And the World Will Live as OneOctober 18, 2010
Eleanor Roosevelt is well known for her role as the wife of President Franklin Delano Roosevelt. As we celebrate United Nations Day and the 65th anniversary of the chartering of the United Nations on October 24, it is important to also remember Eleanor Roosevelt as a great humanitarian, political activist, and chief architect of the Universal Declaration of Human Rights.
In 1945, Roosevelt was one of five Americans — and the only woman — to be appointed by President Harry Truman as a delegate to the newly created United Nations. She was a representative in the General Assembly, and she played a key role in establishing the Universal Declaration of Human Rights through her work there in the Social, Humanitarian & Cultural Committee.
President Truman once called Roosevelt “first lady of the world” because of her dedication to global peace. After World War II, she acted as a voice for international citizens, pressuring European colonial powers to grant independence to their colonies. She fought for the creation of the State of Israel, and she blockaded the oppressive interests of the Soviet Union in the General Assembly, influencing some of the most pressing international policies of the era.
While all 192 U.N. member states have ratified the Universal Declaration of Human Rights, not all the members have implemented the articles, and we are not yet living in a world of equality as Roosevelt had envisioned. Her words continue to inspire us as we strive to live in a world at peace.
Where, after all, do universal human rights begin? In small places, close to home — so close and so small that they cannot be seen on any maps of the world. Yet they are the world of the individual person; the neighborhood he lives in; the school or college he attends; the factory, farm, or office where he works. Such are the places where every man, woman, and child seeks equal justice, equal opportunity, equal dignity without discrimination. Unless these rights have meaning there, they have little meaning anywhere.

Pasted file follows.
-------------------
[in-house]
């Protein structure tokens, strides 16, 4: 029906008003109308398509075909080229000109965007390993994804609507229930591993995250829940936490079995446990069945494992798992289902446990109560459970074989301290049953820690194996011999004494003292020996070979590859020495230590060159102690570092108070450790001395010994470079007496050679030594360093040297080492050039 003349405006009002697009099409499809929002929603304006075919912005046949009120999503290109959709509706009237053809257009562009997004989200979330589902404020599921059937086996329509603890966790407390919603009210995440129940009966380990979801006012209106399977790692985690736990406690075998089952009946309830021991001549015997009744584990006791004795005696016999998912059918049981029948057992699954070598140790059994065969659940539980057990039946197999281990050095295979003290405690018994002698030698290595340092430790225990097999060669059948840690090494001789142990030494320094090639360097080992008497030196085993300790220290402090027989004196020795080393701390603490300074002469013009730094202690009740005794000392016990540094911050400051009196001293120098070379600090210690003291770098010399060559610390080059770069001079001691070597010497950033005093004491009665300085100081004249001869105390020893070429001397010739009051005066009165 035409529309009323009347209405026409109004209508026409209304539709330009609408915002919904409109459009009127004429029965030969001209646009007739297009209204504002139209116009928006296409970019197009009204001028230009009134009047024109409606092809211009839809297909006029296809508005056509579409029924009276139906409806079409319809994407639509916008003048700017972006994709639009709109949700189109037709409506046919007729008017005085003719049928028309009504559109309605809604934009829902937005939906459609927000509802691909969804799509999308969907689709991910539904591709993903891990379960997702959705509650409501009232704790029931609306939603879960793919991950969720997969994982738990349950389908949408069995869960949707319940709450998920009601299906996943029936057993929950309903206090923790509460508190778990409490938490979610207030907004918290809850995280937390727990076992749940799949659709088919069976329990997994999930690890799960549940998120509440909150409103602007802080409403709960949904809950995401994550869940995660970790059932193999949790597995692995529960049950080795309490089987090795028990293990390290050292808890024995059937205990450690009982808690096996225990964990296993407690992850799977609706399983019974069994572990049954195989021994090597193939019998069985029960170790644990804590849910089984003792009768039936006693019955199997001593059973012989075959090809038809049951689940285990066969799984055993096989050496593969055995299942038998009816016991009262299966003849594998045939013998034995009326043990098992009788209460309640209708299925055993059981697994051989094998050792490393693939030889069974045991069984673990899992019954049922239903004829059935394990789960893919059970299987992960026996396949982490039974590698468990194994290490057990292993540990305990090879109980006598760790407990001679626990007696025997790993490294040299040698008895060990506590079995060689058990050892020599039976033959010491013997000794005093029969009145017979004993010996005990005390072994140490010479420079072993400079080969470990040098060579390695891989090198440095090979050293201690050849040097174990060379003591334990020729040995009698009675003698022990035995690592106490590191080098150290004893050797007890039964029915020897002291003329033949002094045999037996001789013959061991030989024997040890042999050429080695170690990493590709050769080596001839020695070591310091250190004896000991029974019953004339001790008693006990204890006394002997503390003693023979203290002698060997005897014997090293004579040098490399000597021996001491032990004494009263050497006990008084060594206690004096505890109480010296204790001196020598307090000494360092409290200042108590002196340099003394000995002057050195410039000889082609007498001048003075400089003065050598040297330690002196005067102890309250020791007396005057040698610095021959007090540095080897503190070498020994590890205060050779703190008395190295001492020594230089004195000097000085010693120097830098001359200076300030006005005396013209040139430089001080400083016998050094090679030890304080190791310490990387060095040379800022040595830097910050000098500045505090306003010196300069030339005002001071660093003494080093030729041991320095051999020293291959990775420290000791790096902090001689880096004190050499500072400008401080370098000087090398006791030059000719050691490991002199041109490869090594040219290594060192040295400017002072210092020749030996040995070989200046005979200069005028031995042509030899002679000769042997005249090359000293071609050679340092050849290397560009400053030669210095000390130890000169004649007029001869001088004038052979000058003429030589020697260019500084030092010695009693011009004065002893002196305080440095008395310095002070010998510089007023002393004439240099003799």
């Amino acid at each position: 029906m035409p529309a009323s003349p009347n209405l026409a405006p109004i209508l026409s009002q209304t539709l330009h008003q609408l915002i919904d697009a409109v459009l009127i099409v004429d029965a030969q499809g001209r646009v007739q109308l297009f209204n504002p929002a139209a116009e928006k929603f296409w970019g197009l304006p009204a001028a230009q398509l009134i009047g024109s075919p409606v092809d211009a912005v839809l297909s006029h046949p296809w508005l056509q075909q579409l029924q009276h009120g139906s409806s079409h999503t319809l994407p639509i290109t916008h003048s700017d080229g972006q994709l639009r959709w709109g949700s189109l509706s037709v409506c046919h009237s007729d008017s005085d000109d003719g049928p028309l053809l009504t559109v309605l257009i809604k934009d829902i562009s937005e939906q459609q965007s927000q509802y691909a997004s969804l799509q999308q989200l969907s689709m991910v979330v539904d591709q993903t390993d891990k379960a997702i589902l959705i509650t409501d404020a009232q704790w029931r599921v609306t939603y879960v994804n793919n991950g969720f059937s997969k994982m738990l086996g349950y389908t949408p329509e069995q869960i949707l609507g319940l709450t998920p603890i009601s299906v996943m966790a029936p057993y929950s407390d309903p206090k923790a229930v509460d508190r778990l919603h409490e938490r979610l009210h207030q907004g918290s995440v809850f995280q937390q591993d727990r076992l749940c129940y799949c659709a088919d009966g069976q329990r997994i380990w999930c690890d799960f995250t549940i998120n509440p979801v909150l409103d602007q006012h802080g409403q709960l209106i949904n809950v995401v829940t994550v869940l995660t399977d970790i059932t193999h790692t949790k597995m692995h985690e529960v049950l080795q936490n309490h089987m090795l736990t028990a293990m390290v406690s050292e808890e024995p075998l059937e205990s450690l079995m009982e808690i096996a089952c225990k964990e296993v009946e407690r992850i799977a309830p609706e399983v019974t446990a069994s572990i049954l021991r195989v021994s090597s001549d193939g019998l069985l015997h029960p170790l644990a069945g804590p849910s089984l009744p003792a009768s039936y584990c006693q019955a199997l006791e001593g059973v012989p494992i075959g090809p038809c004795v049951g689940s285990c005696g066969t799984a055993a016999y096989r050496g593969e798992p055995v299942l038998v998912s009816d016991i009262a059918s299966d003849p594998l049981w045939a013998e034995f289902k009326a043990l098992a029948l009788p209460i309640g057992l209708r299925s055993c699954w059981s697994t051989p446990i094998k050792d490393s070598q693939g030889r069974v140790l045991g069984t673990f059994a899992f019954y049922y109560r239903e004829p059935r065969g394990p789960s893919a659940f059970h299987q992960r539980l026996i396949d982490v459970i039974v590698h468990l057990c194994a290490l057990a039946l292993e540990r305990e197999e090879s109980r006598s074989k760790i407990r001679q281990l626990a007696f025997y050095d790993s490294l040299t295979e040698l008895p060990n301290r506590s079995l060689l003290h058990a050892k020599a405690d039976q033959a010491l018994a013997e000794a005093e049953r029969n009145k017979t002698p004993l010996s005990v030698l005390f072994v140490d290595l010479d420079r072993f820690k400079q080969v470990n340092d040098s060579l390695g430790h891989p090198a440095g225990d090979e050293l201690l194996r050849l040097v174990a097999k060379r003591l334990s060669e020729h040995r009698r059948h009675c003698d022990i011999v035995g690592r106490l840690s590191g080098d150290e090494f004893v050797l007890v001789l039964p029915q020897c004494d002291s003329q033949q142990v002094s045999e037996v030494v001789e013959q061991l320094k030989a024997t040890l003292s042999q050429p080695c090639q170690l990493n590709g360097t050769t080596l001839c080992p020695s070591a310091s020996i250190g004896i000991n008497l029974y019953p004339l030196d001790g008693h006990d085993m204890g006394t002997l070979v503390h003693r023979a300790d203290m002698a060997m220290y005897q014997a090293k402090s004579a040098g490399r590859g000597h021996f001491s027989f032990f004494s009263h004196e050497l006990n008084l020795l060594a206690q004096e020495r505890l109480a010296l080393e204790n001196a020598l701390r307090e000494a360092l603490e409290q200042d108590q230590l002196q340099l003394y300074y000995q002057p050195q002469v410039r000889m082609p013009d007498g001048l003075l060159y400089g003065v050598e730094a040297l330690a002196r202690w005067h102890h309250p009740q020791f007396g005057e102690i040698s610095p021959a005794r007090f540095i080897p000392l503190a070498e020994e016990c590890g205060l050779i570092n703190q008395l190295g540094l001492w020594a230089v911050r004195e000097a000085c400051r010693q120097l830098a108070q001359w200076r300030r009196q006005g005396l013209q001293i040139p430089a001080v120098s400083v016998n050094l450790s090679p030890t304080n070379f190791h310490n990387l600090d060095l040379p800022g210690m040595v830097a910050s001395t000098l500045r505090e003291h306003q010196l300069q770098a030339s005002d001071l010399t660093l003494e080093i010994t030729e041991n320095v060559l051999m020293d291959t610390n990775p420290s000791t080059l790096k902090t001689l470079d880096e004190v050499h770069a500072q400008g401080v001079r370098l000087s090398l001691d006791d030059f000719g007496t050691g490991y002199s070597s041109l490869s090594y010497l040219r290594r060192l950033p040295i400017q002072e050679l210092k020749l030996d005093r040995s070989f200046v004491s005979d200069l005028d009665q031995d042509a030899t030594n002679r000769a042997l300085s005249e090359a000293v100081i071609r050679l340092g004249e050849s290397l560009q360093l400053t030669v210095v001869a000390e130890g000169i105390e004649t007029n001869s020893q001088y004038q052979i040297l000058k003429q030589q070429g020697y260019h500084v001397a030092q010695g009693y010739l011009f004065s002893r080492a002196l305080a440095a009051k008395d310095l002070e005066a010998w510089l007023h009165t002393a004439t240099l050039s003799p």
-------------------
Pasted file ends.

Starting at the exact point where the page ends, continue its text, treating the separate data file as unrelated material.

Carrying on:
Today, as we continue to fight for these universal human rights, we celebrate the life of Eleanor Roosevelt and continue to honor women in her name.
In 2011, AAUW will celebrate an individual, project, organization, or institution for outstanding contributions to extending the human right of access to education for women and girls. AAUW gives the Eleanor Roosevelt Fund Award for a broad range of activities including classroom teaching, educational and research contributions, and legal and legislative work in equity for women and girls. While the award focuses on education, the recipient need not be an educator. Please visit our website to nominate a deserving woman, institution, or organization.
The deadline for Eleanor Roosevelt Fund Award nominations is November 1, 2010.